Every section of the Pacific Crest Trail has its joys and sorrows, its highpoints and its lowpoints, but section e, jeez. Not a lot of highlights, unless you count the industrial:
Which I don't. Or unless you count camping by the Los Angeles Aqueduct, built back in the l920's by the famous/infamous William Mulholland/Noah Cross.
Which I actually sort of do. For twenty-five hard dry desert miles the trail travels with the aqueduct, which claims to be extremely dangerous.
Headed north through land about as barren as the PCT gets, in my experience. Does have some trash, which a wildlife manager for Tejon Ranch I encountered complained about. People use the desert as a dump, he said. Was a helpful guy named Eric who gave me great advice on where to camp. Told me to go to the base of the mountains, and hunker down low, to avoid the winds of the Tehachapis.
But that was for when I reached mile 540. The day before I camped at mile 523, after an approximately fifty-mile detour around a massive burn scar left in the region last year by the Powerhouse Fire, seen here in a picture from Reuters from June 2013.
A fire official at a station at mile 478 told me much of the trail through this section has been completely destroyed, hence the detour, which involves a country road known as N2 north from Lake Hughes.
Take that about fourteen miles north to Highway 138, turn left for Hikertown, turn due north, and keep on until evening. I camped on the furthest edge of the city, on public land land few even know exists.
This really was a highlight, and actually -- as the desert often is at night -- utterly lovely and sleep inducing. Still, perhaps the most urban campsite on the PCT.
Even compared to the super-dry Mojave that follows in section f, this 112 miles from Agua Dulce (north of Los Angeles) to Hwy 58 (north of Mojave) this section is a trial. For one, it's desert, but not wilderness, and you have to walk on the hard roads and around the huge burn and with never enough water to understand what a difference that makes.
Eric and two other reliable sources assured me there was water to be had at a faucet at Sycamore Creek at mile 535, shortly before the trail splits off from the aqueduct and heads north towarde the mountains. I had a couple of liters, but was really counting on that, and had every expectation that it would be there -- after all, the Los Angeles Department of Water and Power said so.
But when I turned the lever, no water came out. Gathered what I could from a couple of old plastic bottles people had left around and headed north, hoping to find a spring alleged to exist at mile 542. Pretty barren campsite.
That's at 540. Pushed on next morning to 542, called Tylerhorse, which also allegedly had water, Encountered some rare locals by the trail.
At mile 542, blessedly, came across a tiny spring-fed pool. Don't have a picture of the elusive denizens of this one, but did come up with a way to remember it:
invade the silence
with a whirr, flutter, cheep
birds of Tylerhorse
Loved this site, but could not stay. Had about four liters and twenty-five miles of mountain to go.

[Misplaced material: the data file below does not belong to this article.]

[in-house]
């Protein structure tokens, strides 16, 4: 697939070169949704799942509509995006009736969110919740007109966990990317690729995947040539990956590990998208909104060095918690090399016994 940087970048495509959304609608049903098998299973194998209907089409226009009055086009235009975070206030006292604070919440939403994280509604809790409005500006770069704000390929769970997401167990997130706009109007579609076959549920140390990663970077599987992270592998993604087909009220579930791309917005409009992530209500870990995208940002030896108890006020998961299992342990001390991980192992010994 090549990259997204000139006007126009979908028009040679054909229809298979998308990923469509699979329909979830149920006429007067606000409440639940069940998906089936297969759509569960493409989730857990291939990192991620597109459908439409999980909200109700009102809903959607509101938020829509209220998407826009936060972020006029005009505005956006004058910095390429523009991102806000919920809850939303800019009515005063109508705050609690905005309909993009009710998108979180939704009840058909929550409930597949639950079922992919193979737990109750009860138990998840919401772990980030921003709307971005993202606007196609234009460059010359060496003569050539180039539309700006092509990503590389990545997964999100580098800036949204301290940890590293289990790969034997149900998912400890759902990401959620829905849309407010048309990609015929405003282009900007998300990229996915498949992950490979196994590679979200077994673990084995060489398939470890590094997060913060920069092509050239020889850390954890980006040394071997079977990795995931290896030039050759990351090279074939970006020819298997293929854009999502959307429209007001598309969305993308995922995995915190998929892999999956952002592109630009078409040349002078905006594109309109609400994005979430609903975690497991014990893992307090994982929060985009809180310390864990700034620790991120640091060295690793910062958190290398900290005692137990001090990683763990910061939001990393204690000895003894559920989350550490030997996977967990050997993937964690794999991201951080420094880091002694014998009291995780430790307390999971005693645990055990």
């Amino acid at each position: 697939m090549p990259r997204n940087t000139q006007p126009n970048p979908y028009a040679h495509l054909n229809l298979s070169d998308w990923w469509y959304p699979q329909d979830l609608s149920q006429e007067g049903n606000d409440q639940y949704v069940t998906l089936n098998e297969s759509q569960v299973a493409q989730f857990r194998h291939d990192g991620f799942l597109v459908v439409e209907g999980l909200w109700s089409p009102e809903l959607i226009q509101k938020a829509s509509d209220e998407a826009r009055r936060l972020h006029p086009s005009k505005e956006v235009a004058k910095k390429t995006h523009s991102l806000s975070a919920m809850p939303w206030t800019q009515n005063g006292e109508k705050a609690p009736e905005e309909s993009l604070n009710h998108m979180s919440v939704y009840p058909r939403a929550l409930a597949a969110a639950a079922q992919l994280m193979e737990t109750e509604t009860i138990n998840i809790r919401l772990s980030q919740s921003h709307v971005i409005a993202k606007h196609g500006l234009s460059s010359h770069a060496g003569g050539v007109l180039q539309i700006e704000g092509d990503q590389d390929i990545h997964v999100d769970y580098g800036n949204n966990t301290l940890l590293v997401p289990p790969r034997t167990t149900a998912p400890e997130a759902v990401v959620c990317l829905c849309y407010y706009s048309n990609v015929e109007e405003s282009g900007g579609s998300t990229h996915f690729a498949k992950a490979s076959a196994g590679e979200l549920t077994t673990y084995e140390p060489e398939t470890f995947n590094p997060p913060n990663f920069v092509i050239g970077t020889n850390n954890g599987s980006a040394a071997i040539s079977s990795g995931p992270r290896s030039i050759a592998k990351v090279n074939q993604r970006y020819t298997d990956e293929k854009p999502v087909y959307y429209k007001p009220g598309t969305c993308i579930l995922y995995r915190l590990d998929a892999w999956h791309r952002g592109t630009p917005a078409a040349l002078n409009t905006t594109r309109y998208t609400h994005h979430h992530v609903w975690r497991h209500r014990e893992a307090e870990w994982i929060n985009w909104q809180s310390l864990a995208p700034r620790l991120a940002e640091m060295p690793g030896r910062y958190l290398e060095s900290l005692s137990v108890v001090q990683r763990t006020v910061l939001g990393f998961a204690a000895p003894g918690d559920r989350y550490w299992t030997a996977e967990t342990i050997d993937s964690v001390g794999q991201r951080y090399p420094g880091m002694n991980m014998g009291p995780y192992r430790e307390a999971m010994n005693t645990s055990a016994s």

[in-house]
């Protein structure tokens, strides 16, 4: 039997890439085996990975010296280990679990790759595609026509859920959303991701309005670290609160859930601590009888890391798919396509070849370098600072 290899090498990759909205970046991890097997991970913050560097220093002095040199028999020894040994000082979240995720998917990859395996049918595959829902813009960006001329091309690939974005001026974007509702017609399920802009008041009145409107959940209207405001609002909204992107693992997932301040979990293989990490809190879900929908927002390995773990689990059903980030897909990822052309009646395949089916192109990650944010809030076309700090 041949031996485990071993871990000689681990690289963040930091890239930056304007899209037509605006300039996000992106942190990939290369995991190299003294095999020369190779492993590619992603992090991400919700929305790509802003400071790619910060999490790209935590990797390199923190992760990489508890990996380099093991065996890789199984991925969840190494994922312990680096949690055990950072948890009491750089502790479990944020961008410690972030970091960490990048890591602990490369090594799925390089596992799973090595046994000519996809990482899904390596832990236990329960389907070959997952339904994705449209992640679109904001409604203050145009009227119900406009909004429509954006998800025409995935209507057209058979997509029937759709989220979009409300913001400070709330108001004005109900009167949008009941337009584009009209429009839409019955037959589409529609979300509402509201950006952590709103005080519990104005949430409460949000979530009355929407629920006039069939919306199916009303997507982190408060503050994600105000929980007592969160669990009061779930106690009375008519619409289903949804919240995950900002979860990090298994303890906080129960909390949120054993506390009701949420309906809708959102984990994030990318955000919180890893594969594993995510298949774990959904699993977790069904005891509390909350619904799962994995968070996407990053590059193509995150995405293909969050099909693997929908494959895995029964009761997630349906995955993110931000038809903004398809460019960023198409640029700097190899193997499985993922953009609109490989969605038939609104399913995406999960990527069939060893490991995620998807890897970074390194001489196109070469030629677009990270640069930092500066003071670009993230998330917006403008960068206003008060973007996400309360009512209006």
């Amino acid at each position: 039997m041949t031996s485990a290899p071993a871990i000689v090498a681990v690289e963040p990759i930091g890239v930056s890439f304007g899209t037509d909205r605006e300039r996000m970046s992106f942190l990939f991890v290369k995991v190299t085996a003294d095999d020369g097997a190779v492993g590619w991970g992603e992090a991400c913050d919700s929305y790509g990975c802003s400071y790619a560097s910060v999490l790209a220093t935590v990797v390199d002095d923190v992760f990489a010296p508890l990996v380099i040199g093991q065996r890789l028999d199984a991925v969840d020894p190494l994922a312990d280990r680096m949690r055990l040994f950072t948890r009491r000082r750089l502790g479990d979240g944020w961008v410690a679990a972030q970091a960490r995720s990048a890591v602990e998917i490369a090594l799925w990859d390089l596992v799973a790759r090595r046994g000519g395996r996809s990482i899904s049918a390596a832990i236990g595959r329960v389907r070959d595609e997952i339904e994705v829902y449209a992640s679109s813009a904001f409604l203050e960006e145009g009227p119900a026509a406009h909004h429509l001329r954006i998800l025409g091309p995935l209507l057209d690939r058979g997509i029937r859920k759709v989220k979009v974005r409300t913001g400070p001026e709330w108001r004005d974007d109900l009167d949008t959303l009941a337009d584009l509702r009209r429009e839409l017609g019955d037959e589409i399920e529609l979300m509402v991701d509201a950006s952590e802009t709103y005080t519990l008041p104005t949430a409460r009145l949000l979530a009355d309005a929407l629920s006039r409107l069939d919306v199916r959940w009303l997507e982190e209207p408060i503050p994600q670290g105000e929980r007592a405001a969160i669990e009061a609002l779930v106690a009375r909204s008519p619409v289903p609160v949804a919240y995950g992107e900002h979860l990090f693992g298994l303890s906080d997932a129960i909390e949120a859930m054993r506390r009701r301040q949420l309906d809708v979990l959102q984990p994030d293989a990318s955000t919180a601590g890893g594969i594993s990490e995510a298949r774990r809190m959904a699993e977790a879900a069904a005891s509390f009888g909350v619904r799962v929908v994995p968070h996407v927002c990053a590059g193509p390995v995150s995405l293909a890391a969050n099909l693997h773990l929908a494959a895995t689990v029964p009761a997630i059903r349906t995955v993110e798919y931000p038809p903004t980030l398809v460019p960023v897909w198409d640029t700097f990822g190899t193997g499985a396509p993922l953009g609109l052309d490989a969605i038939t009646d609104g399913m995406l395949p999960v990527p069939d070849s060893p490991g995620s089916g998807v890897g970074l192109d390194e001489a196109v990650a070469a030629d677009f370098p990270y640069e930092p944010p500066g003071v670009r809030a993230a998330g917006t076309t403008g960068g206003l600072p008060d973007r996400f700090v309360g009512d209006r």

It's not a super-hard trail, but it's about 2200 feet in about ten miles, with no water for at least sixteen miles. (In fact, with one exception, there proved to be no water for the rest of the entire section, to mile 568, or about twenty-five miles.)
Hard traveling, as Woody Guthrie would say, through a horribly scarred landscape, but two saintly trail angels -- in the midst of all this devastation -- had left a tiny oasis.
I cannot tell you the relief. I tried to depict in a selfie, thinking of my mindset before the water, and perhaps succeeded a little too well. (Sorry to post again, but seems part of the story.)
But at that point, even though I had about a day and a half to go, I knew I would make it, and could relax a little. Life -- and the wilderness -- have no shortage of surprises.
Though I had to camp amidst the burn and the windmills, which I didn't like, no matter how photogenic.
Trail had some freaky obstacles. Every hiker has encountered dead trees fallen in inconvenient ways across the path, but never have I seen one quite like this.
Here's a representative sign near a spot at mile 558, which was also said -- on the map and in the official PCTA trail notes -- to have water.
Also did not. Hoo-boy. Happy to see Hwy 58 and the end of section e.
On an election night sure to plunge us into yet more political discord and disputation, tonight might be a good night to mention the record of the year, sez here, Lucinda Williams' Where the Spirit Meets the Bone.
The record begins with Williams' musical version of a poem by a man who happens to be her father, the simply great Miller Williams, here in its entirety:
Simple, no? Actually, no, not really -- but still, when Lucinda sings it, in her cracked voice in its warped frame, the seemingly simple poem deepens, broadens, stands repetition, becomes a song.
Have compassion for everyone you meet, even if they don't want it -- a reporter's creed. I hope.
In Night of the Iguana, a play first performed in 1961, but evolved out of a short story over a period of about fifteen years, Tennessee Williams expressed anger at our species for ruining our planet.
In the movie of 1962, starring Richard Burton as a disgraced priest, his character, at the end of his rope, spits out his frustration at "Man's Inhumanity to God."
The pain that we caused Him. We poisoned his atmosphere, slaughtered his creatures of the wild, polluted his rivers. We've even taken His noblest creation, man himself, and brainwashed him into becoming our product, not God's. Packed, stacked, and canned.